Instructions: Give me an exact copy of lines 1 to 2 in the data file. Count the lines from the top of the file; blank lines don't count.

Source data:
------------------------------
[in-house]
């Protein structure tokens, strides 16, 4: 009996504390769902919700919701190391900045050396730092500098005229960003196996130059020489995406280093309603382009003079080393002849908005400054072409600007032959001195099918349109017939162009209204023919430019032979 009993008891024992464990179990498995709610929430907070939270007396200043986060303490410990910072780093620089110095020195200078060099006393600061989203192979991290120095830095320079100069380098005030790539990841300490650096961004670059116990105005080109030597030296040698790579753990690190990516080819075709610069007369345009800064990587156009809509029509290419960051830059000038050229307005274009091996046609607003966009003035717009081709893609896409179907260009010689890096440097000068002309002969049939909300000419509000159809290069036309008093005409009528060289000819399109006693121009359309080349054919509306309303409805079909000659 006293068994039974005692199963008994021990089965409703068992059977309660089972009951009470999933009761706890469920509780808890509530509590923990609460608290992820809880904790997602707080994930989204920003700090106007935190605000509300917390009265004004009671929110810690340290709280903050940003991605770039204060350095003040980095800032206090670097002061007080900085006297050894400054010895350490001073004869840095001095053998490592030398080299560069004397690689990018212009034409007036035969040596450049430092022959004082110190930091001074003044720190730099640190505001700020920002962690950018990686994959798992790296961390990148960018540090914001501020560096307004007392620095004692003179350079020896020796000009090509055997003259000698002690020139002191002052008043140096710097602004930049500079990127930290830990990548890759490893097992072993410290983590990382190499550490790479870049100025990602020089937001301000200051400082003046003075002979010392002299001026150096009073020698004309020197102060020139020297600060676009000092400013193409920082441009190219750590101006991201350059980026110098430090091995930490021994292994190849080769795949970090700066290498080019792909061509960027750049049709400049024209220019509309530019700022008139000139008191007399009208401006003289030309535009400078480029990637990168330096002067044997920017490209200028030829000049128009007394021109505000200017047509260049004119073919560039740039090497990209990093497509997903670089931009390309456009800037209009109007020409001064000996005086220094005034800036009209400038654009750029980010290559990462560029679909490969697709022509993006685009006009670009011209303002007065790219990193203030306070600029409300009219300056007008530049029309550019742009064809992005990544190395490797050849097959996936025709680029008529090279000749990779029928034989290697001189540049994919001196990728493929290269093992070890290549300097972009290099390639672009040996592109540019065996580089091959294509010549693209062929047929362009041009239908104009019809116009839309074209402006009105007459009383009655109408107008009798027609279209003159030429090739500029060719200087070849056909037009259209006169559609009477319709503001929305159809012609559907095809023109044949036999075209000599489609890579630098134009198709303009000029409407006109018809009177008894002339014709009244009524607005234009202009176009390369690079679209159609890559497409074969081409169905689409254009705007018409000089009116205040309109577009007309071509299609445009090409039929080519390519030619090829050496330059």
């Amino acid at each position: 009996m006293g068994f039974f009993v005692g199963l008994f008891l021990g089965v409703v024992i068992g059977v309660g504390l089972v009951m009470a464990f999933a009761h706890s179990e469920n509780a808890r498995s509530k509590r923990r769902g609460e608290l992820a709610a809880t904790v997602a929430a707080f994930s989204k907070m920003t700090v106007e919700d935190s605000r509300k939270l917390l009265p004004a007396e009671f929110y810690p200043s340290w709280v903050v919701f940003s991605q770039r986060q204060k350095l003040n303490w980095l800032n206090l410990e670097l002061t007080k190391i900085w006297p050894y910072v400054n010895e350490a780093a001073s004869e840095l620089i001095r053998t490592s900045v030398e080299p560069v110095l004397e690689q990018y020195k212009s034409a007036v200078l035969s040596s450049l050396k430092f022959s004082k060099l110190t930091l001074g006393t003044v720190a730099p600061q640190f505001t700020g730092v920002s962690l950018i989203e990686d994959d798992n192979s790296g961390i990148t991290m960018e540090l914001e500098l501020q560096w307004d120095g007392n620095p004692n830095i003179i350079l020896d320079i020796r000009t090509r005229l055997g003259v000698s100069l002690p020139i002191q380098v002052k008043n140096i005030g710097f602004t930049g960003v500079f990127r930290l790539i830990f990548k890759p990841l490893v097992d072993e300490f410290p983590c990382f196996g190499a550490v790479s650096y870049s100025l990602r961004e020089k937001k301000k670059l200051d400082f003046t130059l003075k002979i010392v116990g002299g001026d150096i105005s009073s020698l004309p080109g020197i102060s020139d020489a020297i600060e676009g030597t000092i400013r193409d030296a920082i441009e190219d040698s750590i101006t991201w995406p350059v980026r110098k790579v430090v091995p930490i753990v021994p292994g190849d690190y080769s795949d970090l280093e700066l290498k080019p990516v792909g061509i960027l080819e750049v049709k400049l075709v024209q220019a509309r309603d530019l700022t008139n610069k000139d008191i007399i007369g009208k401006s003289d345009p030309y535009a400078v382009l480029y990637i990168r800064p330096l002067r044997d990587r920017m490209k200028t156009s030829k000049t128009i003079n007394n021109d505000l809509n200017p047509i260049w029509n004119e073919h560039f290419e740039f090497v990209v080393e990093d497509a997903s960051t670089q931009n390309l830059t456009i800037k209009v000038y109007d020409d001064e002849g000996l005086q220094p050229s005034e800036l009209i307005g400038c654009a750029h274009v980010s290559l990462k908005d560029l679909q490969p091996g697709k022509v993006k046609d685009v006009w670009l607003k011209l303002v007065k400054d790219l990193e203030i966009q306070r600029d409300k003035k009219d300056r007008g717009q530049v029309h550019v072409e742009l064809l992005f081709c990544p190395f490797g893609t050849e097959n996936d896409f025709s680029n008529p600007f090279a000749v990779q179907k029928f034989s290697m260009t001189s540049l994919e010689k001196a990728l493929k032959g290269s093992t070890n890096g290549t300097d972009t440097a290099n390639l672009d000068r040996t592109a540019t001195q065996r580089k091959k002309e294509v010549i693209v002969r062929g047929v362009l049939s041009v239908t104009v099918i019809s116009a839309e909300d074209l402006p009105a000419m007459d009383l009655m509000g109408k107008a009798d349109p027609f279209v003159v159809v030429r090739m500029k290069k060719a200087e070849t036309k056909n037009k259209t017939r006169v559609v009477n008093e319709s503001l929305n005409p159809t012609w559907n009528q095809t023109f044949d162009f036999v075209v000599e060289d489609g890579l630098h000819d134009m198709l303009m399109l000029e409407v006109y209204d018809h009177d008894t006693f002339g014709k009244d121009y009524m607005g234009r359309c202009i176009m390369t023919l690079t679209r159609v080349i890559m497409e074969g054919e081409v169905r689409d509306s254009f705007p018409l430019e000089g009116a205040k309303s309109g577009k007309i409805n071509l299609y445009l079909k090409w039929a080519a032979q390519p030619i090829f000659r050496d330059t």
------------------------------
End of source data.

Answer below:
[in-house]
């Protein structure tokens, strides 16, 4: 009996504390769902919700919701190391900045050396730092500098005229960003196996130059020489995406280093309603382009003079080393002849908005400054072409600007032959001195099918349109017939162009209204023919430019032979 009993008891024992464990179990498995709610929430907070939270007396200043986060303490410990910072780093620089110095020195200078060099006393600061989203192979991290120095830095320079100069380098005030790539990841300490650096961004670059116990105005080109030597030296040698790579753990690190990516080819075709610069007369345009800064990587156009809509029509290419960051830059000038050229307005274009091996046609607003966009003035717009081709893609896409179907260009010689890096440097000068002309002969049939909300000419509000159809290069036309008093005409009528060289000819399109006693121009359309080349054919509306309303409805079909000659 006293068994039974005692199963008994021990089965409703068992059977309660089972009951009470999933009761706890469920509780808890509530509590923990609460608290992820809880904790997602707080994930989204920003700090106007935190605000509300917390009265004004009671929110810690340290709280903050940003991605770039204060350095003040980095800032206090670097002061007080900085006297050894400054010895350490001073004869840095001095053998490592030398080299560069004397690689990018212009034409007036035969040596450049430092022959004082110190930091001074003044720190730099640190505001700020920002962690950018990686994959798992790296961390990148960018540090914001501020560096307004007392620095004692003179350079020896020796000009090509055997003259000698002690020139002191002052008043140096710097602004930049500079990127930290830990990548890759490893097992072993410290983590990382190499550490790479870049100025990602020089937001301000200051400082003046003075002979010392002299001026150096009073020698004309020197102060020139020297600060676009000092400013193409920082441009190219750590101006991201350059980026110098430090091995930490021994292994190849080769795949970090700066290498080019792909061509960027750049049709400049024209220019509309530019700022008139000139008191007399009208401006003289030309535009400078480029990637990168330096002067044997920017490209200028030829000049128009007394021109505000200017047509260049004119073919560039740039090497990209990093497509997903670089931009390309456009800037209009109007020409001064000996005086220094005034800036009209400038654009750029980010290559990462560029679909490969697709022509993006685009006009670009011209303002007065790219990193203030306070600029409300009219300056007008530049029309550019742009064809992005990544190395490797050849097959996936025709680029008529090279000749990779029928034989290697001189540049994919001196990728493929290269093992070890290549300097972009290099390639672009040996592109540019065996580089091959294509010549693209062929047929362009041009239908104009019809116009839309074209402006009105007459009383009655109408107008009798027609279209003159030429090739500029060719200087070849056909037009259209006169559609009477319709503001929305159809012609559907095809023109044949036999075209000599489609890579630098134009198709303009000029409407006109018809009177008894002339014709009244009524607005234009202009176009390369690079679209159609890559497409074969081409169905689409254009705007018409000089009116205040309109577009007309071509299609445009090409039929080519390519030619090829050496330059």